Academic Reading 1 - Passage 1
The coral reefs of Agatti Island
A Agatti is one of the Lakshadweep Islands off the southwest coast of India. These islands are surrounded by lagoons and coral reefs which are in turn surrounded by the open ocean. Coral reefs, which are formed from the skeletons of minute sea creatures, give shelter to a variety of plants and animals, and therefore have the potential to provide a stream of diverse benefits to the inhabitants of Agatti Island.
B In the first place, the reefs provide food and other products for consumption by the islanders themselves. Foods include different types of fish, octopus and molluscs, and in the case of poorer families these constitute as much as 90% of the protein they consume. Reef resources are also used for medicinal purposes. For example, the money cowrie, a shell known locally as Vallakavadi, is commonly made into a paste and used as a home remedy to treat cysts in the eye.
C In addition, the reef contributes to income generation. According to a recent survey, 20% of the households on Agatti report lagoon fishing, or shingle, mollusc, octopus and cowrie collection as their main occupation (Hoon et al, 2002). For poor households, the direct contribution of the reef to their financial resources is significant: 12% of poor households are completely dependent on the reef for their household income, while 59% of poor households rely on the reef for 70% of their household income, and the remaining 29% for 50% of their household income.
D Bartering of reef resources also commonly takes place, both between islanders and between islands. For example, Agatti Island is known for its abundance of octopus, and this is often used to obtain products from nearby Androth Island. Locally, reef products may be given by islanders in return for favours, such as help in constructing a house or net mending, or for other products such as rice, coconuts or fish.
E The investment required to exploit the reefs is minimal. It involves simple, locally available tools and equipment, some of which can be used without a boat, such as the fishing practice known as Kat moodsal. This is carried out in the shallow eastern lagoon of Agatti by children and adults, close to shore at low tide, throughout the year. A small cast net, a leaf bag, and plastic slippers are all that are required, and the activity can yield 10–12 small fish (approximately 1 kg) for household consumption. Cast nets are not expensive, and all the households in Agatti own at least one. Even the boats, which operate in the lagoon and near-shore reef, are constructed locally and have low running costs. They are either small, non-mechanised, traditional wooden rowing boats, known as Thonis, or rafts, known as Tharappam.
F During more than 400 years of occupation and survival, the Agatti islanders have developed an intimate knowledge of the reefs. They have knowledge of numerous different types of fish and where they can be found according to the tide or lunar cycle. They have also developed a local naming system or folk taxonomy, naming fish according to their shape. Sometimes the same species is given different names depending on its size and age. For example, a full grown Emperor fish is called Metti and a juvenile is called Killokam. The abundance of each species at different fishing grounds is also well known. Along with this knowledge of reef resources, the islanders have developed a wide range of skills and techniques for exploiting them. A multitude of different fishing techniques are still used by the islanders, each targeting different areas of the reef and particular species.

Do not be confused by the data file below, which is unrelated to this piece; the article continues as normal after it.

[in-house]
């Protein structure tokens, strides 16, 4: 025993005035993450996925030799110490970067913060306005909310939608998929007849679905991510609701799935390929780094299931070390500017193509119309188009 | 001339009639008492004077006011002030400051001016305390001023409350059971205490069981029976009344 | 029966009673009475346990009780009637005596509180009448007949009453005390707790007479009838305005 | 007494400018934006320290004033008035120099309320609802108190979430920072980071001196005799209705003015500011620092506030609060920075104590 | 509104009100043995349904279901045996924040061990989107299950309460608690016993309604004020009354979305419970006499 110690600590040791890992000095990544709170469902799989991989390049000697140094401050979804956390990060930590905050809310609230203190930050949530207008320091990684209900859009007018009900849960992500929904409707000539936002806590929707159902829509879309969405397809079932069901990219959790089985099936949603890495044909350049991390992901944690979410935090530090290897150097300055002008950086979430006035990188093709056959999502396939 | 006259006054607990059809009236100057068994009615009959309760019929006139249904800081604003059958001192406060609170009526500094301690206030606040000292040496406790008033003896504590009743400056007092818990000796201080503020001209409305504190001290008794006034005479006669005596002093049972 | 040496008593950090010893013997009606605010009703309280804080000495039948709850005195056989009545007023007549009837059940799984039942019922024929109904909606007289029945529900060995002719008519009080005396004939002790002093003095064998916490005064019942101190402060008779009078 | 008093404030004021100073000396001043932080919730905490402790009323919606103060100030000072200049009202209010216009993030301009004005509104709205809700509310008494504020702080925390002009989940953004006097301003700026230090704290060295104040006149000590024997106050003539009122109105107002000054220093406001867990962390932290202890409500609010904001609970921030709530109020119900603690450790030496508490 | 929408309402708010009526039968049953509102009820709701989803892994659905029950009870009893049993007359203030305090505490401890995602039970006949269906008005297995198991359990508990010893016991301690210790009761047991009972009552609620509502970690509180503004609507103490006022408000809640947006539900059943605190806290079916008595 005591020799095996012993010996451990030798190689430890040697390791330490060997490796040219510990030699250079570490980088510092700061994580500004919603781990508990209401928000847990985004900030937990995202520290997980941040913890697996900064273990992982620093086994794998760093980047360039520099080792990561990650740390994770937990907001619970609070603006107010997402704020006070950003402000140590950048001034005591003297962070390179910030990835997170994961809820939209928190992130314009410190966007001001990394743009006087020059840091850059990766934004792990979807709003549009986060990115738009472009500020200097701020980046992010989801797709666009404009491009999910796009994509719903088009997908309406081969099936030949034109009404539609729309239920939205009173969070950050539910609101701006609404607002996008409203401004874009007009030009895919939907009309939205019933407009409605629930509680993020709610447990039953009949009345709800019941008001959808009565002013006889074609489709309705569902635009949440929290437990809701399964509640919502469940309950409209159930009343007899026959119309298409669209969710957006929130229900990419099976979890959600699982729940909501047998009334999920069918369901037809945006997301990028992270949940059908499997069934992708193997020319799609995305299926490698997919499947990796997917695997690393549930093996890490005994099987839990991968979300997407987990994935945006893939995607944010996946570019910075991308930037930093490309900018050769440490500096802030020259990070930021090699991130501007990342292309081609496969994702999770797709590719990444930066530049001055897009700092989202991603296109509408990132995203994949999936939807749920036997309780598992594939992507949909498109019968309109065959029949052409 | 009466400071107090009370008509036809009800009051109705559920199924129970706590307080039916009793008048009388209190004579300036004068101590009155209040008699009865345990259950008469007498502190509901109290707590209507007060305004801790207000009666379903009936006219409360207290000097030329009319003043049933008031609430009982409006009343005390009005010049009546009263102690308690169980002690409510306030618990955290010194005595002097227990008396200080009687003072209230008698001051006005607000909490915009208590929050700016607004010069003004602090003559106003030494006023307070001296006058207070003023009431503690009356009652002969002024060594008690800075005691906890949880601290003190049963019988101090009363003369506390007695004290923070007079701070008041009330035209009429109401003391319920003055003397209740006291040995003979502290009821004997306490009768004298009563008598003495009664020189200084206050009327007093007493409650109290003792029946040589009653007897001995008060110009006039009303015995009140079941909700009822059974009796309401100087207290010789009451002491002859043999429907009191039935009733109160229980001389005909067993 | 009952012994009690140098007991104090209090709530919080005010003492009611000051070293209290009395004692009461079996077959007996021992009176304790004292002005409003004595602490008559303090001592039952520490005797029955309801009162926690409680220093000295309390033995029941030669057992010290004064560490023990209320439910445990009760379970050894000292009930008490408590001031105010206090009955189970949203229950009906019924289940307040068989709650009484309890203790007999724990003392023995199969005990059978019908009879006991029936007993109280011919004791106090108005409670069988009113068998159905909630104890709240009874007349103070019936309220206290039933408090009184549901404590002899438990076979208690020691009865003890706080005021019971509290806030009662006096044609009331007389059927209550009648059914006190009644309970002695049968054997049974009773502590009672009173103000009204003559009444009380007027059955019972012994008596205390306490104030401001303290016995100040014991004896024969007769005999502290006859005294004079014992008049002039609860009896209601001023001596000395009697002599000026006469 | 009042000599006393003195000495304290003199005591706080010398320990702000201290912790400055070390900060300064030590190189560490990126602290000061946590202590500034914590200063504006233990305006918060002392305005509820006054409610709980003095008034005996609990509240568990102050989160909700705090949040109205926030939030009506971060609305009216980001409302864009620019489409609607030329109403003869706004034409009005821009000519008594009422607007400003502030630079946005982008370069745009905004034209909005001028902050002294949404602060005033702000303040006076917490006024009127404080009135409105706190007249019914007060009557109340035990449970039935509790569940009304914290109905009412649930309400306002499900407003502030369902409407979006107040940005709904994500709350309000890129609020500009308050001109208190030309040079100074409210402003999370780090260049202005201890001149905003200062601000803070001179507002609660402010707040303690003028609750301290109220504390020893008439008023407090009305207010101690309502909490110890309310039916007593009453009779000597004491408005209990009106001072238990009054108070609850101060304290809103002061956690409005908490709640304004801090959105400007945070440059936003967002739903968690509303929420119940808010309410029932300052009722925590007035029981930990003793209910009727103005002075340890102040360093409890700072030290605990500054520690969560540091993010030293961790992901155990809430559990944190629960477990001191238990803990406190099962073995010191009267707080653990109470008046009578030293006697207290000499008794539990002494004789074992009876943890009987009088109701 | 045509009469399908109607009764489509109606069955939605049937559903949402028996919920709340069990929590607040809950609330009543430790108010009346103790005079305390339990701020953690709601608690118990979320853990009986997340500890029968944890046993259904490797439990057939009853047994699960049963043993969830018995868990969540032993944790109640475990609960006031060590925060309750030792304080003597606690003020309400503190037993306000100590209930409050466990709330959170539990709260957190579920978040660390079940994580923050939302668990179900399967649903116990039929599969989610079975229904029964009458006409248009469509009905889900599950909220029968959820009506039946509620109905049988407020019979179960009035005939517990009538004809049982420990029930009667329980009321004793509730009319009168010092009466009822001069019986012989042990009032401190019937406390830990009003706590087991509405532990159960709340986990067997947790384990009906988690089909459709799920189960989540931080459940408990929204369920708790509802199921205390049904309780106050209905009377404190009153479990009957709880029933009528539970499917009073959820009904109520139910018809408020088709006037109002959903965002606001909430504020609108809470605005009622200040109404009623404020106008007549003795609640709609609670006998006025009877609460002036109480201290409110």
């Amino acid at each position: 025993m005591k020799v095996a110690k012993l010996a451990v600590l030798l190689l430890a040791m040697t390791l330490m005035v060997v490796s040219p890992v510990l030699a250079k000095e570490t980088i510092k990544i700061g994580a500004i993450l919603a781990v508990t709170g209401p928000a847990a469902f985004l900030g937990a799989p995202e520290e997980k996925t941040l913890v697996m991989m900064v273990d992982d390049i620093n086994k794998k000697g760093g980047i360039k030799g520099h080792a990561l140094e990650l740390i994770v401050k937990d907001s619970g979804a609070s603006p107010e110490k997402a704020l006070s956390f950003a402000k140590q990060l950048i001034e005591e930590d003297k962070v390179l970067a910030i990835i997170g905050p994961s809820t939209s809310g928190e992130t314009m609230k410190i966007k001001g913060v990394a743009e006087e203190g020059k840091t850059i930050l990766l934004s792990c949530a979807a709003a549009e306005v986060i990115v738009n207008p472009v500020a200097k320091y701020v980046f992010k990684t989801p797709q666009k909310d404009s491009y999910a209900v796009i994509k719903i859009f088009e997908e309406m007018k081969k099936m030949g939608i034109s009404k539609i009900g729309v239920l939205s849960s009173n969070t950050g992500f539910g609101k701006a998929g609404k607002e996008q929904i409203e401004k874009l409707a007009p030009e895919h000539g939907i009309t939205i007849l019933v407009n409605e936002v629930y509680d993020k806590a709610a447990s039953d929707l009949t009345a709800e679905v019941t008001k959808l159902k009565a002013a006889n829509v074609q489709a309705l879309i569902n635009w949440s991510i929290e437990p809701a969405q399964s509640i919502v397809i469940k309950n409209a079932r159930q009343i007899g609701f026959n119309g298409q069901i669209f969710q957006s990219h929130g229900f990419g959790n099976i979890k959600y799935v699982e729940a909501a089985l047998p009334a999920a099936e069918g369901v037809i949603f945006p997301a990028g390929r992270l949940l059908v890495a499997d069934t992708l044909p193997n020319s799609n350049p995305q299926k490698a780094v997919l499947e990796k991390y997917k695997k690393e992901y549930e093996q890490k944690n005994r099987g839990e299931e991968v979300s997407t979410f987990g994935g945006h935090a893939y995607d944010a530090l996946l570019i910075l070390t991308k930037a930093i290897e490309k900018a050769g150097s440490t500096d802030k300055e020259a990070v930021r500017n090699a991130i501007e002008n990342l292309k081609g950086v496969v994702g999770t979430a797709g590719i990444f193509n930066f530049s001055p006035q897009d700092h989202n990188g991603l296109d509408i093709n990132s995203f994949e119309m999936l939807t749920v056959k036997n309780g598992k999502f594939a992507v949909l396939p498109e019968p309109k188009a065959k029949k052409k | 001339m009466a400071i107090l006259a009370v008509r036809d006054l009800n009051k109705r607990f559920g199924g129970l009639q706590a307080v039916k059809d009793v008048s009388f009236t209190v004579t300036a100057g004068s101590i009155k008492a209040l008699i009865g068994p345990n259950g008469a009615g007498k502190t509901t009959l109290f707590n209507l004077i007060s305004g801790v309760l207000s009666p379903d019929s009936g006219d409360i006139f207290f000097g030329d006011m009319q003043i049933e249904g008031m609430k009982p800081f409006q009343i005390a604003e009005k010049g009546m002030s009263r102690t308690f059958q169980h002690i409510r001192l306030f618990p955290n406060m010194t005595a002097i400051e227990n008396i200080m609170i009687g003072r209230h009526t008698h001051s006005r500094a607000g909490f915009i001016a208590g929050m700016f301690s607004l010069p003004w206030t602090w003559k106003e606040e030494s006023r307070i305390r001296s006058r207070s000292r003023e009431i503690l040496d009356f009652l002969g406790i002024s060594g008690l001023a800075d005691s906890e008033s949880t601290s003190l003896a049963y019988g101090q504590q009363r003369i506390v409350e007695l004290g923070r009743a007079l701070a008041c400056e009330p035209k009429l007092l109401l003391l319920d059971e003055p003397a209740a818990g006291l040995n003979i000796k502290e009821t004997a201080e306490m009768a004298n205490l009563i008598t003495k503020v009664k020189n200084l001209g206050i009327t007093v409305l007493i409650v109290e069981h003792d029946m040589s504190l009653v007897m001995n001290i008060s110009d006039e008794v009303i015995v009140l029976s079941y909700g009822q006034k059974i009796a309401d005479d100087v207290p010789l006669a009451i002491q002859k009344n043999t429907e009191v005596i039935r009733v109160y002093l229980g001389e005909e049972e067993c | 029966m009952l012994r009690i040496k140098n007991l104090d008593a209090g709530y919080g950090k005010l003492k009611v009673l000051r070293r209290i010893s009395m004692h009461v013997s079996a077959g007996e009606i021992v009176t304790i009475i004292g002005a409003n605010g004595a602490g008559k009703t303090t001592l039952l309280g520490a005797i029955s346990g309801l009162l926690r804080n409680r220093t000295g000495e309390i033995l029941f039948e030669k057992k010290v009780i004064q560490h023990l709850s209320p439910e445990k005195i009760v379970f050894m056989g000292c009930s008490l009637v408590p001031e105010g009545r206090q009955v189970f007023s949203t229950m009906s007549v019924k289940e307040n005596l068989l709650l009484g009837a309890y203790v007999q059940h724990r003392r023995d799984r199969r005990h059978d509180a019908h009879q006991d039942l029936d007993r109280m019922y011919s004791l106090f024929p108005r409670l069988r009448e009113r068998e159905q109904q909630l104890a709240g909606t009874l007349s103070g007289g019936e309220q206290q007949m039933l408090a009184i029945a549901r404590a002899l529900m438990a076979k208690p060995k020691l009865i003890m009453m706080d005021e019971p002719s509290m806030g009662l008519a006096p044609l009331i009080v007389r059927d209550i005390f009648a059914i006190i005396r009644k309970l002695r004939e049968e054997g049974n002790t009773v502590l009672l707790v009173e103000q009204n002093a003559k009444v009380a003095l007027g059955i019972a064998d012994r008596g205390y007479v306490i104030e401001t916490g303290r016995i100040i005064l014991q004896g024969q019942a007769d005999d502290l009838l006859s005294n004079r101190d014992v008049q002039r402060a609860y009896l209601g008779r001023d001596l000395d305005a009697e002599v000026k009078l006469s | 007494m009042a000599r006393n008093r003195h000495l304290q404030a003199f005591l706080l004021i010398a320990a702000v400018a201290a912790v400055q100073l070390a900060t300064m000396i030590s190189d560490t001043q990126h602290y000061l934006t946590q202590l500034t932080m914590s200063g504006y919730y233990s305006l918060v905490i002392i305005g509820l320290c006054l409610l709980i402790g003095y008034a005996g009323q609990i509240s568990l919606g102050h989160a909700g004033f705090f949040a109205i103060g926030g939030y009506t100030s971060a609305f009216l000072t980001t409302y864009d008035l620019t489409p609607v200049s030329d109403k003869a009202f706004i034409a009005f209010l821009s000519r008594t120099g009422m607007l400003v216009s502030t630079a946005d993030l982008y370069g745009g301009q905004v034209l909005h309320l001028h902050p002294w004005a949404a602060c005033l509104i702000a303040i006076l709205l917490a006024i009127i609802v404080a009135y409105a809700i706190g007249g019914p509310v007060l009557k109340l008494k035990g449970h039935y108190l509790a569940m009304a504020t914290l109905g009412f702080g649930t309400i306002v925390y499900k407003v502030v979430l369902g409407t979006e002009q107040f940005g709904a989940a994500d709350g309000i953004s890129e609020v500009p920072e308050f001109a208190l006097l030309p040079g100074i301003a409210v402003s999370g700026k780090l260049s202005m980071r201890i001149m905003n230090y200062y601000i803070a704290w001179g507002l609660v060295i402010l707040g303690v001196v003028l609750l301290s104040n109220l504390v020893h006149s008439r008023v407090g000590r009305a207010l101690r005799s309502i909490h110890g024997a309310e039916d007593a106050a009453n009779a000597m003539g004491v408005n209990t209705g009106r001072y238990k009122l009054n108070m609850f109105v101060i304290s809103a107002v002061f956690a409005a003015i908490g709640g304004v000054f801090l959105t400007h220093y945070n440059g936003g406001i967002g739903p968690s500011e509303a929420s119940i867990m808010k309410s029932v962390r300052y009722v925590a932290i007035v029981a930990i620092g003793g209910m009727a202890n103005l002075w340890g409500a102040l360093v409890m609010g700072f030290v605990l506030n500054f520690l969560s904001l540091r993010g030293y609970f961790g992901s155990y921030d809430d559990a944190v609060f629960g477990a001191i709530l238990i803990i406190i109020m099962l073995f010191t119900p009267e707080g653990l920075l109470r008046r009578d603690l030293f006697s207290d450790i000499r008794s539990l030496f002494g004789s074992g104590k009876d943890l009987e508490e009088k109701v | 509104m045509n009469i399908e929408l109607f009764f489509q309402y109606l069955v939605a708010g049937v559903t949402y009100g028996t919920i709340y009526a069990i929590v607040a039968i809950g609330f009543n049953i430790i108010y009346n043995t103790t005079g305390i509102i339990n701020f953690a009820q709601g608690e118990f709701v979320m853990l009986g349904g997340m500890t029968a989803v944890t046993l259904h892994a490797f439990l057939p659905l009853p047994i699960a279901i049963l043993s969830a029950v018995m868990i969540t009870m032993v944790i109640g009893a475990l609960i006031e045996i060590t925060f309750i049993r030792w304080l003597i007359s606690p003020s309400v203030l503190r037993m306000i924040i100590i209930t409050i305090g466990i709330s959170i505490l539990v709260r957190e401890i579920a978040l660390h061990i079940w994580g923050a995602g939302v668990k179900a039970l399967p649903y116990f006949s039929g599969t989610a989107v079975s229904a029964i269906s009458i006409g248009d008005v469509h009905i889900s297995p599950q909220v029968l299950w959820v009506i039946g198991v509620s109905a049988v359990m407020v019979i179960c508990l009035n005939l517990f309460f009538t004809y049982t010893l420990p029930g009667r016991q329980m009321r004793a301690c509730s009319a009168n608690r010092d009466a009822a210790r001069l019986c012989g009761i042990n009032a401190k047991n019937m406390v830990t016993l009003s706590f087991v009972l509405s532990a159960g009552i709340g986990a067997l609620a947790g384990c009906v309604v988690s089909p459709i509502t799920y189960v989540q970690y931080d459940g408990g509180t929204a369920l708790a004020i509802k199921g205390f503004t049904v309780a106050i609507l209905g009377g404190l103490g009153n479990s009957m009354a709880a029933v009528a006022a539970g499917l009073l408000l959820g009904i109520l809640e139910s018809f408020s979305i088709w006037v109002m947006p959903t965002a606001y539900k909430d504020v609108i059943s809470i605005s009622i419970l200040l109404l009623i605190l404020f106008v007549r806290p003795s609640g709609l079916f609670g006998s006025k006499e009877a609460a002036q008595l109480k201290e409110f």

G The reef plays an important role in the social lives of the islanders too, being an integral part of traditions and rituals. Most of the island’s folklore revolves around the reef and sea. There is hardly any tale or song which does not mention the traditional sailing crafts, known as Odams, the journeys of enterprising ‘heroes’, the adventures of sea fishing and encounters with sea creatures. Songs that women sing recollect women looking for returning Odams, and requesting the waves to be gentler and the breeze just right for the sails. There are stories of the benevolent sea ghost baluvam, whose coming to shore is considered a harbinger of prosperity for that year, bringing more coconuts, more fish and general well-being.
H The reef is regarded by the islanders as common property, and all the islanders are entitled to use the lagoon and reef resources. In the past, fishing groups would obtain permission from the Amin (island head person) and go fishing in the grounds allotted by him. On their return, the Amin would be given a share of the catch, normally one of the best or biggest fish. This practice no longer exists, but there is still a code of conduct or etiquette for exploiting the reef, and common respect for this is an effective way of avoiding conflict or disputes.
I Exploitation of such vast and diverse resources as the reefs and lagoon surrounding the island has encouraged collaborative efforts, mainly for purposes of safety, but also as a necessity in the operation of many fishing techniques. For example, an indigenous gear and operation known as Bala fadal involves 25–30 men. Reef gleaning for cowrie collection by groups of 6–10 women is also a common activity, and even today, although its economic significance is marginal, it continues as a recreational activity.